Agricultural Policy and Childhood Obesity

John Cawley, Barrett E Kirwan

Research output: Chapter in Book/Report/Conference proceedingChapter

Abstract

This chapter investigates the extent to which agricultural policies contribute to childhood obesity. It starts by exploring the policies that directly affect production, such as agricultural subsidies (i.e., price supports, production subsidies, and farmland subsidies), acreage controls, tariffs on imported commodities, and agricultural extension research. The chapter then evaluates the policies aimed at stimulating the demand for food, such as commodity-distribution programs and commodity-promotion programs, and proposes the reforms that would better align agricultural policy with health policy regarding childhood obesity. Agricultural subsidies fall into three main categories: price supports, production subsidies, and farmland subsidies. The United States imposes tariff-rate quotas on imports of certain agricultural commodities. Banning the use of checkoff funds to develop and market fast food could decrease the prevalence of being overweight by 1.4 percent among those aged 3-11 years and by 1.1 percent among those aged 12-18 years.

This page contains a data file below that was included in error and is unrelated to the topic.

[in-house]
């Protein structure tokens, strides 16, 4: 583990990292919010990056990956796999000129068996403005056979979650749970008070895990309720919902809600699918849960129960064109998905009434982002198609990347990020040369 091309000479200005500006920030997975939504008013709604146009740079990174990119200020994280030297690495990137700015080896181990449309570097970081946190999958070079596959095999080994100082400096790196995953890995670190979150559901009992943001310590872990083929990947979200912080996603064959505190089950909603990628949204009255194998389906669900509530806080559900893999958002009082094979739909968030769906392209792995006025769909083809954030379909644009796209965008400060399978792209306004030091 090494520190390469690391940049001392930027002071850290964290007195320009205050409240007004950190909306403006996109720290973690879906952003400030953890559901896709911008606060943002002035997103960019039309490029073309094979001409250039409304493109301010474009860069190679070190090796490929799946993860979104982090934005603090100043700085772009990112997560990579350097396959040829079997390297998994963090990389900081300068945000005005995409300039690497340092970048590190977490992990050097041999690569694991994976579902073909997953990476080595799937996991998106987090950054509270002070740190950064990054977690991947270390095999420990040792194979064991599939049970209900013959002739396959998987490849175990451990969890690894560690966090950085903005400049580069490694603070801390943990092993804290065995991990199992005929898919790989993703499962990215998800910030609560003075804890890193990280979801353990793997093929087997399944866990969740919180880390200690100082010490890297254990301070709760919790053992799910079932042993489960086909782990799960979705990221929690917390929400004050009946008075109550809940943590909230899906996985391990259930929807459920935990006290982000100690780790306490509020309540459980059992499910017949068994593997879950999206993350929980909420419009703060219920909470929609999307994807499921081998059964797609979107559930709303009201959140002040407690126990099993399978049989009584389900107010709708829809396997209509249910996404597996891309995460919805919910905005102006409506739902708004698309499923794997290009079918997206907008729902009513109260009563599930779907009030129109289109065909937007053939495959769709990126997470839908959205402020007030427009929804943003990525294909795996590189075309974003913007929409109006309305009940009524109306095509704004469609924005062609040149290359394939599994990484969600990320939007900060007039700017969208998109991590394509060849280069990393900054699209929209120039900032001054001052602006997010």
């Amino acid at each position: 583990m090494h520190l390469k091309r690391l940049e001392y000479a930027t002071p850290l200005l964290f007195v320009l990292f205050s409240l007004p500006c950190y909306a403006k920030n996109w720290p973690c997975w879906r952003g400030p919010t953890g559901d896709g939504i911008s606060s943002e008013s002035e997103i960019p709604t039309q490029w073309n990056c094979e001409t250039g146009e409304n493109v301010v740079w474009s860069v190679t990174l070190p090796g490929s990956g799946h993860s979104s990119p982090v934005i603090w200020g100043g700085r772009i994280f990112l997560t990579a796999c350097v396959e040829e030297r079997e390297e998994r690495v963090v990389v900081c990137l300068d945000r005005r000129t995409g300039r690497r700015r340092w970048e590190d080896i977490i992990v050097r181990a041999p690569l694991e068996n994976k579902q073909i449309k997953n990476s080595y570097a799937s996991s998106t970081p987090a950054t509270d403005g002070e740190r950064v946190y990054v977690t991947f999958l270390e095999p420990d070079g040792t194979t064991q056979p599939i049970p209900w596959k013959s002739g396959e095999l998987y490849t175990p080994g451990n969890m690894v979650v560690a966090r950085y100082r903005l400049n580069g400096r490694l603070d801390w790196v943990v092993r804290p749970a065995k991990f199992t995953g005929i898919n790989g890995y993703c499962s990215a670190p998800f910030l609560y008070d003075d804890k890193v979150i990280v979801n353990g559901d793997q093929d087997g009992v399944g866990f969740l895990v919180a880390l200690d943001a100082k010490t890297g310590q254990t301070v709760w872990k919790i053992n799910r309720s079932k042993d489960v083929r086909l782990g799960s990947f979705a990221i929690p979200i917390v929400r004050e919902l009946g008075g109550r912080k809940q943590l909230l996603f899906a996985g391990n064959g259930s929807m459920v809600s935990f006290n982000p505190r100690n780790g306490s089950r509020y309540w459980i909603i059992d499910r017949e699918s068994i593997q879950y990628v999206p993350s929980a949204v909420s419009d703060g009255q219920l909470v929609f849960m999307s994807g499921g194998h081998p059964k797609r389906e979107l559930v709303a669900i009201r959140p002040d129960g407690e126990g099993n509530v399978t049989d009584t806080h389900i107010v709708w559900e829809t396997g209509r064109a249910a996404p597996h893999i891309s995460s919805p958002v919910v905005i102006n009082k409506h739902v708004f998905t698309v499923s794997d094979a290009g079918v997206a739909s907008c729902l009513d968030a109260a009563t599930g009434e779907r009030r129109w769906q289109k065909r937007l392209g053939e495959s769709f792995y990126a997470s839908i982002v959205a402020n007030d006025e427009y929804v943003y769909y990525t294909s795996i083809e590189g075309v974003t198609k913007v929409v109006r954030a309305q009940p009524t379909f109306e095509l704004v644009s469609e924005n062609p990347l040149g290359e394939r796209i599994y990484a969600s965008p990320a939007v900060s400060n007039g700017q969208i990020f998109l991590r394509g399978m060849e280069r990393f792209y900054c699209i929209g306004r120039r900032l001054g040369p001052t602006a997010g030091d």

Original languageEnglish (US)
Title of host publicationThe Oxford Handbook of the Social Science of Obesity
PublisherOxford University Press
ISBN (Electronic)9780199940684
ISBN (Print)9780199736362
DOIs
StatePublished - Sep 18 2012

Keywords

  • Acreage controls
  • Agricultural policies
  • Childhood obesity
  • Commodity
  • Farmland subsidies
  • Price supports
  • Production subsidies
  • Tariffs

ASJC Scopus subject areas

  • Economics, Econometrics and Finance(all)

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